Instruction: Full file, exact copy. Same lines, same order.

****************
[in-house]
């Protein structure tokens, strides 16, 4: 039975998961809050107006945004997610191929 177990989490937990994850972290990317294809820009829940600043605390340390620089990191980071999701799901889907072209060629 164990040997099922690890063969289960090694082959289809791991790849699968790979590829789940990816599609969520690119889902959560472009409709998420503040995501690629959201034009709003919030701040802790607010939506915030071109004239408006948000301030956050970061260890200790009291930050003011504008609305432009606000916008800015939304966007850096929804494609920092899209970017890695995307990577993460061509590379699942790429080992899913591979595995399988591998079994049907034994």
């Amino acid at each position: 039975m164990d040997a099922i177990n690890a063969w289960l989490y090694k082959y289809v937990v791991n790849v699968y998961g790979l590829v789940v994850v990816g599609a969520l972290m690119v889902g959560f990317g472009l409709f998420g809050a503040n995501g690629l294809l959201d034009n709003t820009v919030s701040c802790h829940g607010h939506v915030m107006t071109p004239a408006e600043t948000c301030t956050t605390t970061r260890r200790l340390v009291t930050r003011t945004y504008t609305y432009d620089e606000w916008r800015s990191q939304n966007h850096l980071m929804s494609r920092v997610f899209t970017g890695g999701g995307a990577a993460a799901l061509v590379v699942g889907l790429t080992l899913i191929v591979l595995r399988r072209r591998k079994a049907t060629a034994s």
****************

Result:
[in-house]
């Protein structure tokens, strides 16, 4: 039975998961809050107006945004997610191929 177990989490937990994850972290990317294809820009829940600043605390340390620089990191980071999701799901889907072209060629 164990040997099922690890063969289960090694082959289809791991790849699968790979590829789940990816599609969520690119889902959560472009409709998420503040995501690629959201034009709003919030701040802790607010939506915030071109004239408006948000301030956050970061260890200790009291930050003011504008609305432009606000916008800015939304966007850096929804494609920092899209970017890695995307990577993460061509590379699942790429080992899913591979595995399988591998079994049907034994």
């Amino acid at each position: 039975m164990d040997a099922i177990n690890a063969w289960l989490y090694k082959y289809v937990v791991n790849v699968y998961g790979l590829v789940v994850v990816g599609a969520l972290m690119v889902g959560f990317g472009l409709f998420g809050a503040n995501g690629l294809l959201d034009n709003t820009v919030s701040c802790h829940g607010h939506v915030m107006t071109p004239a408006e600043t948000c301030t956050t605390t970061r260890r200790l340390v009291t930050r003011t945004y504008t609305y432009d620089e606000w916008r800015s990191q939304n966007h850096l980071m929804s494609r920092v997610f899209t970017g890695g999701g995307a990577a993460a799901l061509v590379v699942g889907l790429t080992l899913i191929v591979l595995r399988r072209r591998k079994a049907t060629a034994s």